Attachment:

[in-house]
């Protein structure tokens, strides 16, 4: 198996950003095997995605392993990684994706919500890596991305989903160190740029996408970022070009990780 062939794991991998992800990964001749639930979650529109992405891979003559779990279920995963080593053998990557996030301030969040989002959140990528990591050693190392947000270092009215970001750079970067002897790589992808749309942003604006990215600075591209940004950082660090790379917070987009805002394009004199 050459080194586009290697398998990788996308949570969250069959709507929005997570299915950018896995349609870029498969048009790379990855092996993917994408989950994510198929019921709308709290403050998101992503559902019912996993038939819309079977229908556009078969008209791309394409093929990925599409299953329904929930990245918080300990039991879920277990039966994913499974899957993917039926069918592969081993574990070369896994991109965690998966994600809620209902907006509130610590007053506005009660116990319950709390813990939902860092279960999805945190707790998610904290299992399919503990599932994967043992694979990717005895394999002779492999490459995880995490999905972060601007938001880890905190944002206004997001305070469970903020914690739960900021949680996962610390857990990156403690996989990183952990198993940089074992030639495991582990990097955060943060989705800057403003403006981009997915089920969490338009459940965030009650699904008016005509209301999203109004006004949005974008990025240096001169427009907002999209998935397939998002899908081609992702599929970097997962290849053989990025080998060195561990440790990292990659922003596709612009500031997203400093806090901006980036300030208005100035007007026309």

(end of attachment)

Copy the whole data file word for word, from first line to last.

[in-house]
């Protein structure tokens, strides 16, 4: 198996950003095997995605392993990684994706919500890596991305989903160190740029996408970022070009990780 062939794991991998992800990964001749639930979650529109992405891979003559779990279920995963080593053998990557996030301030969040989002959140990528990591050693190392947000270092009215970001750079970067002897790589992808749309942003604006990215600075591209940004950082660090790379917070987009805002394009004199 050459080194586009290697398998990788996308949570969250069959709507929005997570299915950018896995349609870029498969048009790379990855092996993917994408989950994510198929019921709308709290403050998101992503559902019912996993038939819309079977229908556009078969008209791309394409093929990925599409299953329904929930990245918080300990039991879920277990039966994913499974899957993917039926069918592969081993574990070369896994991109965690998966994600809620209902907006509130610590007053506005009660116990319950709390813990939902860092279960999805945190707790998610904290299992399919503990599932994967043992694979990717005895394999002779492999490459995880995490999905972060601007938001880890905190944002206004997001305070469970903020914690739960900021949680996962610390857990990156403690996989990183952990198993940089074992030639495991582990990097955060943060989705800057403003403006981009997915089920969490338009459940965030009650699904008016005509209301999203109004006004949005974008990025240096001169427009907002999209998935397939998002899908081609992702599929970097997962290849053989990025080998060195561990440790990292990659922003596709612009500031997203400093806090901006980036300030208005100035007007026309």